The elegant mahogany table and plush chairs in the conference room of the Bellport office of Fireworks by Grucci are fit for the boardroom of any major corporation, but the walls tell a different story. Framed family photos are hung side by side: Black and white pictures of earlier generations building fireworks by hand, a shot of a man peering up from inside a fireworks shell and a portrait of family members in blue lab coats. Scrapbooks line the shelves, the yellowing pages detailing the history of a business spanning more than a century.
On Long Island, the Grucci name is synonymous with fireworks. Five generations have worked through both triumph and tragedy to maintain their place as “America’s first family of fireworks.” The Gruccis now hold the world record for largest fireworks show, set in Dubai this past New Year’s Eve, and they continue to innovate. Phil Grucci is the man at the helm.
The president and CEO carries a black notebook with him at all times. The graph paper pages are covered with sketches of firework bursts and ideas for new designs—he always knew he wanted to be in the family business. As early as seven years old, his father and grandfather would let him ride along in the truck on the way to set up shows. He would be at his father’s side, observing his every move until right before the show started when he would be ushered away to a safe distance.
“You get in a truck, and you’re like ‘this is cool, I’m with the guys,’” Phil said. “You hear the audience screaming, people come up to your dad or grandfather congratulating them, and it’s easy to say ‘hey, that’s what I want to do.’”
Five Generations of Gruccis
Phil’s great-great-grandfather started the business in 1850 in the seaside town of Bari, Italy. At the time, it was a labor of love. They would build the shells and then shoot them off in contests, maybe winning a few lira in the process.
The business was brought to the US in 1870 and set up in Elmont, where Phil’s grandfather apprenticed under his uncle. In January 2013, the company changed hands to the fifth generation in the person of Phil and the sixth generation is quickly coming down the pipeline. Phil’s siblings and cousins don’t all work full-time with the company, but after being brought up in a fireworks family, it’s hard to avoid. “They may be stockbrokers and lawyers and mechanics, but there’s nobody in this family that’s at a barbeque on the 4th of July,” Phil said. Every year Phil’s sister fires the New Year’s Eve show at Caesar’s Palace in Las Vegas, then she goes back to her regular job as a fiber optics specialist. Even the retirees find it hard to hang up their hats.
“Mostly, the whole family goes out on a show or two and they come back and share war stories,” Phil joked, describing the scene at holiday dinners. “It’s ‘this is what I did.’ ‘No, it was harder at my site.’ ‘Well we had more equipment.’”
Phil credits the family dynamic of the company for many of its successes. This tenacity was put to the test after a tragic explosion in 1983 killed Phil’s father James and his cousin Donna and almost brought down the business.
Phil’s dad was the innovator of the family and liked to be in the plant every day, which is why he was there on that Saturday in November. A series of large explosions not only leveled the facility and wiped out all the inventory, it also rocked the town of Bellport where the factory had stood since 1929. “…We lost family members. We lost our entire business. We’d sit around my grandmother’s dining room table and had to make that hard decision: What are we going to do?” Phil said. “We were all beat up. We didn’t even know if we could go back in business. Financially, emotionally, we were down to zero.”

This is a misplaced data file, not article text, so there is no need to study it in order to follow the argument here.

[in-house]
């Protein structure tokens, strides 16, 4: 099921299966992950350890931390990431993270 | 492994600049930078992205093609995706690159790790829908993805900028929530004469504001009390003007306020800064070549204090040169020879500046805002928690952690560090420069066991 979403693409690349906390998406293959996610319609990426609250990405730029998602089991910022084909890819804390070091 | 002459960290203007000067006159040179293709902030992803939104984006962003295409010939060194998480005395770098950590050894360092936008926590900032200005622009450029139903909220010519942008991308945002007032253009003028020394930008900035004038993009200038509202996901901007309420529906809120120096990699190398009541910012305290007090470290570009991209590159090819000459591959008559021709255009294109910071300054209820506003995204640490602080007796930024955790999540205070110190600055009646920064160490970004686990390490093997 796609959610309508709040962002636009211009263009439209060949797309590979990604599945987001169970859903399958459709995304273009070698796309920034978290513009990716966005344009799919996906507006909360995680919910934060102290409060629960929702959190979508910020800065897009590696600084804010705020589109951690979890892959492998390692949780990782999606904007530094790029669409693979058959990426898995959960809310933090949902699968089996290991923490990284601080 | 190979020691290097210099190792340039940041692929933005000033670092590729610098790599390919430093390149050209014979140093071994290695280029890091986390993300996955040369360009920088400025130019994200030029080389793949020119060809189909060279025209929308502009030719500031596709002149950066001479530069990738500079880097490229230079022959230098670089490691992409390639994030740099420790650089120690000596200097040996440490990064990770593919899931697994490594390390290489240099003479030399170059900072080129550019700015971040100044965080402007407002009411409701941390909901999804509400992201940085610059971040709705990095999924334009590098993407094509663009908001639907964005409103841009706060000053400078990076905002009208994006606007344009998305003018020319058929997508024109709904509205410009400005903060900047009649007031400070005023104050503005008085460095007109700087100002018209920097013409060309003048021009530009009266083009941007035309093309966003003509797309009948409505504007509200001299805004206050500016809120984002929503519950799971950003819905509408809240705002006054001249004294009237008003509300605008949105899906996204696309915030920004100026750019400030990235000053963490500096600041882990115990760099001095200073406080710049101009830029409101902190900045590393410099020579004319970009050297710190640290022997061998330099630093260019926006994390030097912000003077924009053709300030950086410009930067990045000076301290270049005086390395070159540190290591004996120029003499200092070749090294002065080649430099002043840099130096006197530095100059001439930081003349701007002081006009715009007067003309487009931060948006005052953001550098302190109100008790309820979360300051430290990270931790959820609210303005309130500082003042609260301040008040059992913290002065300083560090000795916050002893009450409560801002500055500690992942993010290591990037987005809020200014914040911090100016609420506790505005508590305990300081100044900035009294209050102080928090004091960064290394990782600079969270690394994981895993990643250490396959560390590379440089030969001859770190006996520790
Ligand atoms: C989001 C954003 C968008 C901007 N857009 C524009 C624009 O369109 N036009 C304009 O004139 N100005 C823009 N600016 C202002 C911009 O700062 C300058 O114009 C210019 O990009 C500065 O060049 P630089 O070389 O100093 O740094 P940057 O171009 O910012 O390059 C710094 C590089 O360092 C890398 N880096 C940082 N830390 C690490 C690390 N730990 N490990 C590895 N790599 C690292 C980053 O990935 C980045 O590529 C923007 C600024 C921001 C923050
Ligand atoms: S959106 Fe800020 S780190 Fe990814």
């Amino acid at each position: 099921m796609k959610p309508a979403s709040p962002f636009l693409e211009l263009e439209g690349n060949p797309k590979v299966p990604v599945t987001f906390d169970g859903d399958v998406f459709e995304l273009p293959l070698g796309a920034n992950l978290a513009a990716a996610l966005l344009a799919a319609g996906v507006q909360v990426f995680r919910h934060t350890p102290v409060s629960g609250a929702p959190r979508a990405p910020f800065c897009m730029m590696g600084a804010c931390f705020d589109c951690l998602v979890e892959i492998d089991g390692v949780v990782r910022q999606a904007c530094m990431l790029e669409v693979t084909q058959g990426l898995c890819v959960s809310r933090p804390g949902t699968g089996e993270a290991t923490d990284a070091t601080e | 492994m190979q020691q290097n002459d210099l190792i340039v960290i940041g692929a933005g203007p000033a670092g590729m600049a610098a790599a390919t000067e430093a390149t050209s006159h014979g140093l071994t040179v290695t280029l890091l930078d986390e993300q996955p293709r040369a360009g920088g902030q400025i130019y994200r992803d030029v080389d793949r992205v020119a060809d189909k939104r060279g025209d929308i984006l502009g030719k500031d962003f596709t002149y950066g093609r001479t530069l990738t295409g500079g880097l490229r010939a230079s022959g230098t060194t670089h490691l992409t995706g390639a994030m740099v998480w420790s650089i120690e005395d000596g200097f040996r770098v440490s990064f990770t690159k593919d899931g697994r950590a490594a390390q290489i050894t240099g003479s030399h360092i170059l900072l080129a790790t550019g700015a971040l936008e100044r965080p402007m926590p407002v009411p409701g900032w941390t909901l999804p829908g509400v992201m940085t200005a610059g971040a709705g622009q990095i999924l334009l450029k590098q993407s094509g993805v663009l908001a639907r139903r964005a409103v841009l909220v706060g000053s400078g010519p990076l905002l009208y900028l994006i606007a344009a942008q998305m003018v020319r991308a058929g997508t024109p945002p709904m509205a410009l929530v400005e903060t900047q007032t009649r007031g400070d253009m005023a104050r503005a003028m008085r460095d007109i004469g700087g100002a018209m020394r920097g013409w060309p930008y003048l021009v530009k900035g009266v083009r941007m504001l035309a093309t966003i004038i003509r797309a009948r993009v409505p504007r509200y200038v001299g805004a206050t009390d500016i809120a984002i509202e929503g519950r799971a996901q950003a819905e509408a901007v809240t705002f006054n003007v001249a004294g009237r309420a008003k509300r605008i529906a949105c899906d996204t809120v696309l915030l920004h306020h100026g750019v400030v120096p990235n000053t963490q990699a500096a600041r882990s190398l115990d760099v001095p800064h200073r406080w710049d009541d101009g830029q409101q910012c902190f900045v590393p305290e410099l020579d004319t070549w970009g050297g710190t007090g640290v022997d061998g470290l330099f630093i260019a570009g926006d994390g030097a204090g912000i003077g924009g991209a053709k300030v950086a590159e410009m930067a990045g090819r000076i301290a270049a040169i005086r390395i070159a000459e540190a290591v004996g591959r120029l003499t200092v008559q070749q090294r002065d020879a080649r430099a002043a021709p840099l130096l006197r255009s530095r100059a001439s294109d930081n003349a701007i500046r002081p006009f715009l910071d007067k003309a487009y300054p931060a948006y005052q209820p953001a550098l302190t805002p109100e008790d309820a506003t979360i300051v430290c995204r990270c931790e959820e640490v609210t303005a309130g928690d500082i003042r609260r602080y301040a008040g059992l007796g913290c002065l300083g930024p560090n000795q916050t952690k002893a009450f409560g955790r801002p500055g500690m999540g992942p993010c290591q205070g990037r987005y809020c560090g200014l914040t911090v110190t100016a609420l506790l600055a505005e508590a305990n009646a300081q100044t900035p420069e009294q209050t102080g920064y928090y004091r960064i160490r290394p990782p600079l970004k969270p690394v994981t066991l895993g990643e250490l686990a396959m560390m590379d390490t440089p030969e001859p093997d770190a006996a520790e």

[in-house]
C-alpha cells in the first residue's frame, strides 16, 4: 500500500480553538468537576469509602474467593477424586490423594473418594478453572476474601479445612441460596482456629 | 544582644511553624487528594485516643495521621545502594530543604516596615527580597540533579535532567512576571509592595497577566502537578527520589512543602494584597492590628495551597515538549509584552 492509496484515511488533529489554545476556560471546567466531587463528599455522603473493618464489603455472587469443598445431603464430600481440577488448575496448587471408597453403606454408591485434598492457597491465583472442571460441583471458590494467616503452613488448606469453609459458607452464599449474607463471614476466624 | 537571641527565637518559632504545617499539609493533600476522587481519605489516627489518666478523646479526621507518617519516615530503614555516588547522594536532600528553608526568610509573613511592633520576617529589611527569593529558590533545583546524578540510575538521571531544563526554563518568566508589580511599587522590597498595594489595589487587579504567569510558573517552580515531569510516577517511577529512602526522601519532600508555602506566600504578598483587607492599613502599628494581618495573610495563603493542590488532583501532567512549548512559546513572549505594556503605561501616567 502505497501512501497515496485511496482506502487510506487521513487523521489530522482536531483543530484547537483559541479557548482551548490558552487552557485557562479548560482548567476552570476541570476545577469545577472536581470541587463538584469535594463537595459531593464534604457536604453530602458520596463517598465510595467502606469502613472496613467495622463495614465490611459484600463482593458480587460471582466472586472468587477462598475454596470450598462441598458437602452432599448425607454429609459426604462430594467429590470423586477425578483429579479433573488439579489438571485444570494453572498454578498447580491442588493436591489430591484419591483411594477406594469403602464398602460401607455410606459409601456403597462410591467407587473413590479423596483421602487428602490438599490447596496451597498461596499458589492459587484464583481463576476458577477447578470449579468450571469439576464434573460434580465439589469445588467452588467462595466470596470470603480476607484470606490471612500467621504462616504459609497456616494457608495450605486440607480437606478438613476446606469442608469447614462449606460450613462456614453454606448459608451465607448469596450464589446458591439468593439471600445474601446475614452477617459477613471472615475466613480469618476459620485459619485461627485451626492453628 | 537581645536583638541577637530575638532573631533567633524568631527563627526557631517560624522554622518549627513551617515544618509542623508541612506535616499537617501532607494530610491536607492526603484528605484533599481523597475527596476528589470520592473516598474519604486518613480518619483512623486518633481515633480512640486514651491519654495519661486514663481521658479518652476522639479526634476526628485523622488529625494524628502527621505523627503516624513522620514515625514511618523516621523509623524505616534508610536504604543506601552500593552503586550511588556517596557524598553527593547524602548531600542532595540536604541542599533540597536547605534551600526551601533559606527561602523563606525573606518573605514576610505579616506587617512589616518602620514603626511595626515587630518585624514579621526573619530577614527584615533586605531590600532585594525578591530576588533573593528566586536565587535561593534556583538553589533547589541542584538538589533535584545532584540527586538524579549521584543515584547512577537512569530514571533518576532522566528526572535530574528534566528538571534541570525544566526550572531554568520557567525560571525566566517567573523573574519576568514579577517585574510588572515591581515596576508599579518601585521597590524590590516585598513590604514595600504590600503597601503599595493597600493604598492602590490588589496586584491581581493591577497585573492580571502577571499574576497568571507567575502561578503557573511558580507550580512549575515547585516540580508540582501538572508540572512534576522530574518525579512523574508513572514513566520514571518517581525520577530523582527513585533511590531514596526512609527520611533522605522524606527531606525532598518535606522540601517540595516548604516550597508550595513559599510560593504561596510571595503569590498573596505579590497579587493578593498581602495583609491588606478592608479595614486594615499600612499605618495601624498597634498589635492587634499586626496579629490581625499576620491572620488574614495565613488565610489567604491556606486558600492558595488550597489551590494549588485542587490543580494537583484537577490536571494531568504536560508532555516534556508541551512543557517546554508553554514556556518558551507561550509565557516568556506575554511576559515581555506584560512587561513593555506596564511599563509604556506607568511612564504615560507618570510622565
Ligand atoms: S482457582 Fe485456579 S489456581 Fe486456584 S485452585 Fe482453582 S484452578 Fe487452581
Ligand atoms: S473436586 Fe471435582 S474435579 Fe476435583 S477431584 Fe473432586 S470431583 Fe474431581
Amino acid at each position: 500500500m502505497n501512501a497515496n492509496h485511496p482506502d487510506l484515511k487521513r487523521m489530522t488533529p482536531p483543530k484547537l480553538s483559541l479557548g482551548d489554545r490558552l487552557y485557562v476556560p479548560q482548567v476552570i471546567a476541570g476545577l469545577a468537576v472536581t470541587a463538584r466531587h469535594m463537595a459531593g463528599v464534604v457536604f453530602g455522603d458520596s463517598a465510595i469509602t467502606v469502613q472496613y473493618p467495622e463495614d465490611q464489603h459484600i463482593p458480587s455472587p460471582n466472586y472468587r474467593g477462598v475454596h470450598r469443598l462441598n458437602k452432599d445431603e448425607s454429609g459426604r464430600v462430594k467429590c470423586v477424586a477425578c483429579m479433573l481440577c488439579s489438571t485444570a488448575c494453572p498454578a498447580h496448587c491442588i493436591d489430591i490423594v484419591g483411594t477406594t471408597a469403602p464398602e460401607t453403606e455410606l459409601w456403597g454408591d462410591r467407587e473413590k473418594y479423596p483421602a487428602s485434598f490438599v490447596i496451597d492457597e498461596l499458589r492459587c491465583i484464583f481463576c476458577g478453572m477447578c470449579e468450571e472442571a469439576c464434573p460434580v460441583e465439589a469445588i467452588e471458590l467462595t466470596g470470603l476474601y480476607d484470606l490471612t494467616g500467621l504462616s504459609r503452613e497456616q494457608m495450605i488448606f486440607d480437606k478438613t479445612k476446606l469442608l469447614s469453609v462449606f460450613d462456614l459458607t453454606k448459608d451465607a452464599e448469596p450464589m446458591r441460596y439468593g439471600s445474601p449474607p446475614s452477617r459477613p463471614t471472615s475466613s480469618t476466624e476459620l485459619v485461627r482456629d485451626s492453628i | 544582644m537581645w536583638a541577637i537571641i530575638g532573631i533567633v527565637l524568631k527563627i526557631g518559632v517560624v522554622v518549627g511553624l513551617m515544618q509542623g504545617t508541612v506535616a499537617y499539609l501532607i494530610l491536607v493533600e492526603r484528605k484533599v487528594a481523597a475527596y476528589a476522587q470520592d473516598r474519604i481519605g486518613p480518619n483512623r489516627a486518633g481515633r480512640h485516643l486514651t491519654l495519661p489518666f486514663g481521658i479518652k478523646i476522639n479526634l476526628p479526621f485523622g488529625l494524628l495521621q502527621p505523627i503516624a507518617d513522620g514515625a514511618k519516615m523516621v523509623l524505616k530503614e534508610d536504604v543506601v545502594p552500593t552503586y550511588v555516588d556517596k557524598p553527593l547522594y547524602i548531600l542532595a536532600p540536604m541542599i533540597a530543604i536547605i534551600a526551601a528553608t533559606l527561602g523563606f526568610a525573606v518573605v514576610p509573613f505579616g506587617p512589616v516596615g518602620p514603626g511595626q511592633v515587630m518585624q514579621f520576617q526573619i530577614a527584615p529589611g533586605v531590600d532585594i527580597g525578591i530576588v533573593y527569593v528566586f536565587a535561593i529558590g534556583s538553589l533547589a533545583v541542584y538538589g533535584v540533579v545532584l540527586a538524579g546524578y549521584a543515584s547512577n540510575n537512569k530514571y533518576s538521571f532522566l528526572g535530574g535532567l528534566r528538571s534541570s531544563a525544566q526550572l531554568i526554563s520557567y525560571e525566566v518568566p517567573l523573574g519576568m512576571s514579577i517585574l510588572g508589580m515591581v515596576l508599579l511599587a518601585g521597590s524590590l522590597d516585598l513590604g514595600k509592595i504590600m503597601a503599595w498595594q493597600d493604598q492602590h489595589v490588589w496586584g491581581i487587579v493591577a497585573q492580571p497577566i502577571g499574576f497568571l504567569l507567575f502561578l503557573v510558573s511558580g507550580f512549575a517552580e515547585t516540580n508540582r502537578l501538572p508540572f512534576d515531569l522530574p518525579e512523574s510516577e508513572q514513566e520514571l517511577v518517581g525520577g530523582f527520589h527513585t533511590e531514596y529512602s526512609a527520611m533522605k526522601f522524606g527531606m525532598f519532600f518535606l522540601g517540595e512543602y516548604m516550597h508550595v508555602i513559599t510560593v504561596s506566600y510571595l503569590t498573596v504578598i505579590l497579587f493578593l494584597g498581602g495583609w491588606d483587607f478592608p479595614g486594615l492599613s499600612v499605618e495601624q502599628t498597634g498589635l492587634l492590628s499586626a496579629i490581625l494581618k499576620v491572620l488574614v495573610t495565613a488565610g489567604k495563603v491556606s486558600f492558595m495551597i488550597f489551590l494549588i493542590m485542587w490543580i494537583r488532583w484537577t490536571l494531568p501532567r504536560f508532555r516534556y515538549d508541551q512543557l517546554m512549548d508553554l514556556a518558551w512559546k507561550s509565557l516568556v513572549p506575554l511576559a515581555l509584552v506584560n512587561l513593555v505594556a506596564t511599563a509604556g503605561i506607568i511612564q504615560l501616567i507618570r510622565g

They forged ahead, moving into Phil’s garage. The cold draft leaking under the garage door, biting at their ankles, was a far cry from the facility they were used to, but it was all they had and they made it work. “My grandmother was the glue of the family,” Phil said. “Every Sunday, we would get together for dinner and that was our board meeting. We’d talk about fireworks over pasta and sauce.”
The company was able to keep all of its New Year’s Eve commitments barely a month and a half after the accident. Soon enough, they bought close to 100 acres in Bellport and a new facility rose from the rubble. “If it wasn’t for the strength of the name and a few friends in the business, we never would’ve gotten through it,” Phil said.
Building a Reputation
The Grucci family is big on delivering—promises to a client are an unbreakable bond. But what really elevated the company to international status was the Monte-Carlo International Fireworks Competition in 1979. The Gruccis took first place, which is where they were dubbed “America’s First Family of Fireworks.” Since then they have produced some of the most-viewed shows in the world including seven consecutive presidential inaugurations, the bicentennial celebration and the opening ceremonies at the Olympics in Lake Placid, Los Angeles, Salt Lake City and Beijing.
“When they invite you from China—where fireworks were invented—to come design their ceremony, that’s a pretty big honor,” Phil said. But no matter how many shows Phil fires, it’s still nerve-racking: Unlike other forms of entertainment, there’s no dress rehearsal. You get only one shot.
That reputation, and execution, has launched Grucci to the forefront of the industry, including achieving the Guinness World Record for largest fireworks show this past New Year’s Eve. The show, at the Palm Jumeirah in Dubai, fired 479,651 shells in 6 minutes and traced the more than 60-mile outline of the palm-shaped island with 250 floating platforms. The 6-minute performance took 200 pyrotechnicians, around 5,000 man hours to install. A few miles away at the Burj Khalifa, the tallest building in the world, the Gruccis shot fireworks off the façade of the building. Pyrotechnicians rappelled down the sides of the structure to place equipment at more than 400 locations. And that show wasn’t even part of the world record.